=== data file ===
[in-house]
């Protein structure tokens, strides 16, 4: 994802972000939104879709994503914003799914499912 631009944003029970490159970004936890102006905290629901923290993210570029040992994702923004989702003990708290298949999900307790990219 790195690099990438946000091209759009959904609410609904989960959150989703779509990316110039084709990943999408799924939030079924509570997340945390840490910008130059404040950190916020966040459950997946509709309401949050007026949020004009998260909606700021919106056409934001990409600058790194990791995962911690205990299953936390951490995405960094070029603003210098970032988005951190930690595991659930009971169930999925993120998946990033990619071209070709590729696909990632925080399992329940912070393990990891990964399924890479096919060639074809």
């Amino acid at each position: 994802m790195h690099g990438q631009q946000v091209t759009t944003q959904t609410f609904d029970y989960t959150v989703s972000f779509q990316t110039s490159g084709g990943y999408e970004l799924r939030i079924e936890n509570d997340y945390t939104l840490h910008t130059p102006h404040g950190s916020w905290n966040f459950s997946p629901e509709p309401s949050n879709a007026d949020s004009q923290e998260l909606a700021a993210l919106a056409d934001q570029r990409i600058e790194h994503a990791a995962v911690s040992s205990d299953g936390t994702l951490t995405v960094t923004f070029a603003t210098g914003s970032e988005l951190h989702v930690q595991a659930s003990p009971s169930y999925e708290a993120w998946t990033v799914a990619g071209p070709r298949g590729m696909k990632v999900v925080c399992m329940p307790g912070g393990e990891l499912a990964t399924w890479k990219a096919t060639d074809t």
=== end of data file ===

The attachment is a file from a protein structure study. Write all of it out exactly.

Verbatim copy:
[in-house]
């Protein structure tokens, strides 16, 4: 994802972000939104879709994503914003799914499912 631009944003029970490159970004936890102006905290629901923290993210570029040992994702923004989702003990708290298949999900307790990219 790195690099990438946000091209759009959904609410609904989960959150989703779509990316110039084709990943999408799924939030079924509570997340945390840490910008130059404040950190916020966040459950997946509709309401949050007026949020004009998260909606700021919106056409934001990409600058790194990791995962911690205990299953936390951490995405960094070029603003210098970032988005951190930690595991659930009971169930999925993120998946990033990619071209070709590729696909990632925080399992329940912070393990990891990964399924890479096919060639074809």
């Amino acid at each position: 994802m790195h690099g990438q631009q946000v091209t759009t944003q959904t609410f609904d029970y989960t959150v989703s972000f779509q990316t110039s490159g084709g990943y999408e970004l799924r939030i079924e936890n509570d997340y945390t939104l840490h910008t130059p102006h404040g950190s916020w905290n966040f459950s997946p629901e509709p309401s949050n879709a007026d949020s004009q923290e998260l909606a700021a993210l919106a056409d934001q570029r990409i600058e790194h994503a990791a995962v911690s040992s205990d299953g936390t994702l951490t995405v960094t923004f070029a603003t210098g914003s970032e988005l951190h989702v930690q595991a659930s003990p009971s169930y999925e708290a993120w998946t990033v799914a990619g071209p070709r298949g590729m696909k990632v999900v925080c399992m329940p307790g912070g393990e990891l499912a990964t399924w890479k990219a096919t060639d074809t």